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Thromb Haemost. 2008 Jan;99(1):71-6. doi: 10.1160/TH07-06-0417.

Effects of primary and secondary prophylaxis on the clinical expression of joint damage in children with severe haemophilia A. Results of a multicenter non-concurrent cohort study.

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Department of Pediatrics, University Hospital Halle, Halle, Germany.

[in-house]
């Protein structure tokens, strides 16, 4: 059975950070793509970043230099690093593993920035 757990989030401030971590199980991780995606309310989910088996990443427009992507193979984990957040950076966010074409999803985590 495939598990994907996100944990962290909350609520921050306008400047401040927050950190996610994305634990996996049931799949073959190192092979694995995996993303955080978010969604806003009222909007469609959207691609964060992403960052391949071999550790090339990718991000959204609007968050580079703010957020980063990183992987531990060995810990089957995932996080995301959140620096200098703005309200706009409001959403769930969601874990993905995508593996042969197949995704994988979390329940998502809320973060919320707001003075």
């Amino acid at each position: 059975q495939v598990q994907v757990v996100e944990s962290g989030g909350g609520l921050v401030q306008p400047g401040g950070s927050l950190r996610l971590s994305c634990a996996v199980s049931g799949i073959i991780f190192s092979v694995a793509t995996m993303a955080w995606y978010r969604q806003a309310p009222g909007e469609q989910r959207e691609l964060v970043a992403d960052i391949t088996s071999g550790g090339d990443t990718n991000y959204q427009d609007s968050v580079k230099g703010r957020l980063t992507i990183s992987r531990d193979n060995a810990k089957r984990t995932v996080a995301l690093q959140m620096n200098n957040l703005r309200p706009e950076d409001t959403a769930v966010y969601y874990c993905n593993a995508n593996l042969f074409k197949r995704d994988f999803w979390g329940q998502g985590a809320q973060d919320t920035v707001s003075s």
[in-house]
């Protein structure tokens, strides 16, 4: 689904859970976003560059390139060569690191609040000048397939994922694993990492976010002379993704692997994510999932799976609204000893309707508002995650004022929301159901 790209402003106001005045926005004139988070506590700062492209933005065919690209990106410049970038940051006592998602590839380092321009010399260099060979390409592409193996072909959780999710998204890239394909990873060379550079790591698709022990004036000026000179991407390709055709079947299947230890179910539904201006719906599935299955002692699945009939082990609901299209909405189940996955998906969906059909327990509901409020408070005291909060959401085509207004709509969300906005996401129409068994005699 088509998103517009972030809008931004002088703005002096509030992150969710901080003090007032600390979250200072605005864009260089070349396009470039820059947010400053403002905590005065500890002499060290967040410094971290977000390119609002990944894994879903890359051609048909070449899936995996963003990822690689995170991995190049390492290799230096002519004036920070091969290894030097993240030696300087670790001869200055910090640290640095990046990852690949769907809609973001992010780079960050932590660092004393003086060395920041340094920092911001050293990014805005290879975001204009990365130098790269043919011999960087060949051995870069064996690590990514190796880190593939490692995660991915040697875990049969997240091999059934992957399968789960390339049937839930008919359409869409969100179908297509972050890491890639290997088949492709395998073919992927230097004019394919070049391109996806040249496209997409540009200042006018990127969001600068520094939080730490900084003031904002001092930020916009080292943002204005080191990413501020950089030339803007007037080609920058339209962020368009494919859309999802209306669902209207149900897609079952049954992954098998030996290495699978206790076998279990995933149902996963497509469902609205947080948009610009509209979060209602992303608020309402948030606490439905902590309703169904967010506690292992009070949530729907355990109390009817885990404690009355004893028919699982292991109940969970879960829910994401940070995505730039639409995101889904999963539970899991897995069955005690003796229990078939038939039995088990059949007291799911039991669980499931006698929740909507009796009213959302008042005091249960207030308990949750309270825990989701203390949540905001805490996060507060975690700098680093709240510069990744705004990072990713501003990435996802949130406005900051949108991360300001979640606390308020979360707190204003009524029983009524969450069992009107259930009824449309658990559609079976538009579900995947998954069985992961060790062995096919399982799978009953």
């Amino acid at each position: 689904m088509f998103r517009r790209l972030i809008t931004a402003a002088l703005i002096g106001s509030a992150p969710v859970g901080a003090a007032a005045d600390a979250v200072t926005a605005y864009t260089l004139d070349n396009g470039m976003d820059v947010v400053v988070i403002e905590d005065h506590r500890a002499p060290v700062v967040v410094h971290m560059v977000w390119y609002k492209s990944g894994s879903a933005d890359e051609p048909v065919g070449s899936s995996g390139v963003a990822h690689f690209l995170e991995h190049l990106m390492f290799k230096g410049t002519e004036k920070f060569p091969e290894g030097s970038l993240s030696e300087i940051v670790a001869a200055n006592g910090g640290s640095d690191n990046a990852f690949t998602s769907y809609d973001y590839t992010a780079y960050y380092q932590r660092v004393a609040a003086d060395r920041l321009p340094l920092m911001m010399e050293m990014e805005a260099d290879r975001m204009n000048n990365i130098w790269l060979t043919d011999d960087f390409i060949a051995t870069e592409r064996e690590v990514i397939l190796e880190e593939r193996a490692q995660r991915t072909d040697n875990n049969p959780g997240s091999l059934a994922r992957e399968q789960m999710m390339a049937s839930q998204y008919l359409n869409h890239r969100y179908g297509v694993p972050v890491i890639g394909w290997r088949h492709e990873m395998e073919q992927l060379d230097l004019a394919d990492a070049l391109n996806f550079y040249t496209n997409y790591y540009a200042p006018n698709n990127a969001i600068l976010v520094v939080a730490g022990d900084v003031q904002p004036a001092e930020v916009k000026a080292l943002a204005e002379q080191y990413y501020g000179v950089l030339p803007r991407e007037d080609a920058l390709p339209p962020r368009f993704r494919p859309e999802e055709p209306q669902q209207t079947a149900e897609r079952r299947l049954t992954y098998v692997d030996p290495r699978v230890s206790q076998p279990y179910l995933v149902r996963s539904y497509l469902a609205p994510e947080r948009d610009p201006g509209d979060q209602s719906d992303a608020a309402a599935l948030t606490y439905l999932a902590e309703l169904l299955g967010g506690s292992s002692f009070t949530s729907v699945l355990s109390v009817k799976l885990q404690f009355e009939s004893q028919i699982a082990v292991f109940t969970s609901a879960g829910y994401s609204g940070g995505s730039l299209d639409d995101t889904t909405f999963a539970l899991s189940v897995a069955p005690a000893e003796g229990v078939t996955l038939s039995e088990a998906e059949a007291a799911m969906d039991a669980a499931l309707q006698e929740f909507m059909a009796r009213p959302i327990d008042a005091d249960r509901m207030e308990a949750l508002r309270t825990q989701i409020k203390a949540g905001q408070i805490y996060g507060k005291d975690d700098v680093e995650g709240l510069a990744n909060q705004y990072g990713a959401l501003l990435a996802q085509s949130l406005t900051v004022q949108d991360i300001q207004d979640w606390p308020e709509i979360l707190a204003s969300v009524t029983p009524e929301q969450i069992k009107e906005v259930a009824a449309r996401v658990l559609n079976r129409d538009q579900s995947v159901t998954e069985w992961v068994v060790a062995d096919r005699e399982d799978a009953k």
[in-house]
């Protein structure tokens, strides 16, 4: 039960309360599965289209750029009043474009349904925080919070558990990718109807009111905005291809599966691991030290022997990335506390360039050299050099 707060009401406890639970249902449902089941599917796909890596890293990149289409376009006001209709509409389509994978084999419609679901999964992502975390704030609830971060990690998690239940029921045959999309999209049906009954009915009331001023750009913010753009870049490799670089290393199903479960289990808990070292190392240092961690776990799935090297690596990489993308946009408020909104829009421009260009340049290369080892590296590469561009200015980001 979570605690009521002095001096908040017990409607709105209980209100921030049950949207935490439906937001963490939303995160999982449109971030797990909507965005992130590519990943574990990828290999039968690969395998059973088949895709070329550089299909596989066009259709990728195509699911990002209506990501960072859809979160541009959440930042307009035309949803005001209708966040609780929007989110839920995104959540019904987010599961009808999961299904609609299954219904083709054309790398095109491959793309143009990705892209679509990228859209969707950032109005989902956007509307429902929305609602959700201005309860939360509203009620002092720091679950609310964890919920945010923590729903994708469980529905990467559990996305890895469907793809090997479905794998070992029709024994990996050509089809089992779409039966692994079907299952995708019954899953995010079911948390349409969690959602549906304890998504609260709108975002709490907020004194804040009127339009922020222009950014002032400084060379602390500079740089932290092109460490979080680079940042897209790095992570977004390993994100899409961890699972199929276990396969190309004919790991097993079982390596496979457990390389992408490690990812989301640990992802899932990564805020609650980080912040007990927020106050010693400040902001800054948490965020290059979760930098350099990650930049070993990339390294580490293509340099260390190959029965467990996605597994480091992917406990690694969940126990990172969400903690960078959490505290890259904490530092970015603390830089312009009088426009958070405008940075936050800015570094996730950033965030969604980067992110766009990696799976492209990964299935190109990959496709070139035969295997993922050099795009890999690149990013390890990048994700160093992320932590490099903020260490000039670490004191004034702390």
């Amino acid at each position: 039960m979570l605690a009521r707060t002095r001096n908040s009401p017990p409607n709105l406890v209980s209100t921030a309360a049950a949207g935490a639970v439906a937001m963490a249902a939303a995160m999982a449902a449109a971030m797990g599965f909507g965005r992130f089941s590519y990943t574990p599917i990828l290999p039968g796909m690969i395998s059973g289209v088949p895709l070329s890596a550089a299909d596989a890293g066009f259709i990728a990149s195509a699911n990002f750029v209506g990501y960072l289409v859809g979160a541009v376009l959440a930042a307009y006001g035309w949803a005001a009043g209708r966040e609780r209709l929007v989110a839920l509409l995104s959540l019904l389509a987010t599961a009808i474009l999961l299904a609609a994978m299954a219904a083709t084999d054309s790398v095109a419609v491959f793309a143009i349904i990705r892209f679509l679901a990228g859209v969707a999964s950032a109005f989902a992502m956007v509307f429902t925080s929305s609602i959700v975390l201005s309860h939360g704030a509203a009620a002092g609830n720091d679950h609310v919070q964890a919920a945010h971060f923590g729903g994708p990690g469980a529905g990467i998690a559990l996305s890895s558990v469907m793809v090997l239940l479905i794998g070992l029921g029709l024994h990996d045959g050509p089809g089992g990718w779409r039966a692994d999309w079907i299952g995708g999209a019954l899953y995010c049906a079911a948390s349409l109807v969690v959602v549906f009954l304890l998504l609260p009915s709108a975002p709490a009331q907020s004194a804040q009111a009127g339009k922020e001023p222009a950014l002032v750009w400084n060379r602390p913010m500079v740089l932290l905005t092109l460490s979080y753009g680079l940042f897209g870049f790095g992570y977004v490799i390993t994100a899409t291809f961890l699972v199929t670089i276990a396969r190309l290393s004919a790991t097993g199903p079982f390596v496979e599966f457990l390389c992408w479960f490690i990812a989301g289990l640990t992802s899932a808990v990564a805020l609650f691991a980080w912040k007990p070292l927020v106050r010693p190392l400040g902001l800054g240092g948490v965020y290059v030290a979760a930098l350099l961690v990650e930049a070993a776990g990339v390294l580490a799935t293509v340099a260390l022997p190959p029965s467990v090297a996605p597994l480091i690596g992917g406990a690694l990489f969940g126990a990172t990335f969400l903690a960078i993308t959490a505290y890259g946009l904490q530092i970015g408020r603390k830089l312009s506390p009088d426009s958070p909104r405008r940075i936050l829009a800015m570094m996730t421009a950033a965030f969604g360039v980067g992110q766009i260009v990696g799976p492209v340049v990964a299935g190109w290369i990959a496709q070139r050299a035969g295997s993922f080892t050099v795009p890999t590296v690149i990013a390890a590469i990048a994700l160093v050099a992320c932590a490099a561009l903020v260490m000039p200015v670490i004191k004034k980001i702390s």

Patients with severe haemophilia A (HA) can either be treated by regular FVIII infusions twice or three times per week (prophylaxis), or only in case of bleeding episodes (on-demand). Whereas prophylaxis reduces the number of bleeding episodes and may therefore prevent the development of haemophilic arthropathy, there is still a lot of controversy surrounding recommendations on age and dose at start of prophylactic regimens. The present database study was performed to investigate the role of primary versus secondary prophylaxis in HA children. The outcome variable was imaging-proven haemophilic joint damage. Forty-two children were initially treated with primary prophylaxis following the first bleeding episode, and were frequency-matched (year of birth, catchment area) to 67 patients receiving "on-demand" therapy with an early switch to "secondary prophylaxis". In multivariate analysis adjusted for the HA mutation type and the presence or absence of thrombophilia, the Pettersson score investigated at a median age of 12.5 years in joints with at least one documented bleeding episode was not significantly different between the two patient groups (p = 0.944), and no statistically significant differences were found in patients with target joints (p = 0.3), nor in children in whom synovitis had occurred (p = 0.77). No conclusion can be drawn from the data presented herein whether primary prophylaxis or an early start of secondary prophylaxis is superior with respect to joint outcome in children with severe HA.

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